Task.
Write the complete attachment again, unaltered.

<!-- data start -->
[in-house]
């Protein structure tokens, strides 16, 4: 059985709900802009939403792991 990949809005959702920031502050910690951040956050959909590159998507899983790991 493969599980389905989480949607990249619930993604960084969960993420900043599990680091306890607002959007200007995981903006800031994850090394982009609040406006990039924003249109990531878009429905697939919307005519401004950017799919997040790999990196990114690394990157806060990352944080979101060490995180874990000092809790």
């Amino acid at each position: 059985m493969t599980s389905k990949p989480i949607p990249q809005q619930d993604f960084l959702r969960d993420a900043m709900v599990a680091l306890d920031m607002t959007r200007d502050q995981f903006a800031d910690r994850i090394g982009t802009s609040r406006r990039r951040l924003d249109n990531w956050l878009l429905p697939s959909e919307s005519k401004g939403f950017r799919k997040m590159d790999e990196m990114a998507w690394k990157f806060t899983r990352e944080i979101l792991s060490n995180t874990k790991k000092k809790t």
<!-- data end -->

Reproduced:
[in-house]
């Protein structure tokens, strides 16, 4: 059985709900802009939403792991 990949809005959702920031502050910690951040956050959909590159998507899983790991 493969599980389905989480949607990249619930993604960084969960993420900043599990680091306890607002959007200007995981903006800031994850090394982009609040406006990039924003249109990531878009429905697939919307005519401004950017799919997040790999990196990114690394990157806060990352944080979101060490995180874990000092809790």
């Amino acid at each position: 059985m493969t599980s389905k990949p989480i949607p990249q809005q619930d993604f960084l959702r969960d993420a900043m709900v599990a680091l306890d920031m607002t959007r200007d502050q995981f903006a800031d910690r994850i090394g982009t802009s609040r406006r990039r951040l924003d249109n990531w956050l878009l429905p697939s959909e919307s005519k401004g939403f950017r799919k997040m590159d790999e990196m990114a998507w690394k990157f806060t899983r990352e944080i979101l792991s060490n995180t874990k790991k000092k809790t």